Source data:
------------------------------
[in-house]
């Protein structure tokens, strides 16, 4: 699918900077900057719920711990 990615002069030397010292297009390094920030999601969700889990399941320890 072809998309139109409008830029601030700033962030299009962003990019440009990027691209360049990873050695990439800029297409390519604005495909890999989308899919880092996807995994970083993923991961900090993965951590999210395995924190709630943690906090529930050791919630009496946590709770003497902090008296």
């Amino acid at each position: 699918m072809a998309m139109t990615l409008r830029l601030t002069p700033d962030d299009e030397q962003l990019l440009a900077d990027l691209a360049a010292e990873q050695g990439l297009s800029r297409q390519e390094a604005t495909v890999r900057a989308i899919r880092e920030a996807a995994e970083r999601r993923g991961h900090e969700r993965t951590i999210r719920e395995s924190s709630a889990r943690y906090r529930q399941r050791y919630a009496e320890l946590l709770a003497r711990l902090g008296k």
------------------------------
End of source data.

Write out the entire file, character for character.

[in-house]
């Protein structure tokens, strides 16, 4: 699918900077900057719920711990 990615002069030397010292297009390094920030999601969700889990399941320890 072809998309139109409008830029601030700033962030299009962003990019440009990027691209360049990873050695990439800029297409390519604005495909890999989308899919880092996807995994970083993923991961900090993965951590999210395995924190709630943690906090529930050791919630009496946590709770003497902090008296």
């Amino acid at each position: 699918m072809a998309m139109t990615l409008r830029l601030t002069p700033d962030d299009e030397q962003l990019l440009a900077d990027l691209a360049a010292e990873q050695g990439l297009s800029r297409q390519e390094a604005t495909v890999r900057a989308i899919r880092e920030a996807a995994e970083r999601r993923g991961h900090e969700r993965t951590i999210r719920e395995s924190s709630a889990r943690y906090r529930q399941r050791y919630a009496e320890l946590l709770a003497r711990l902090g008296k």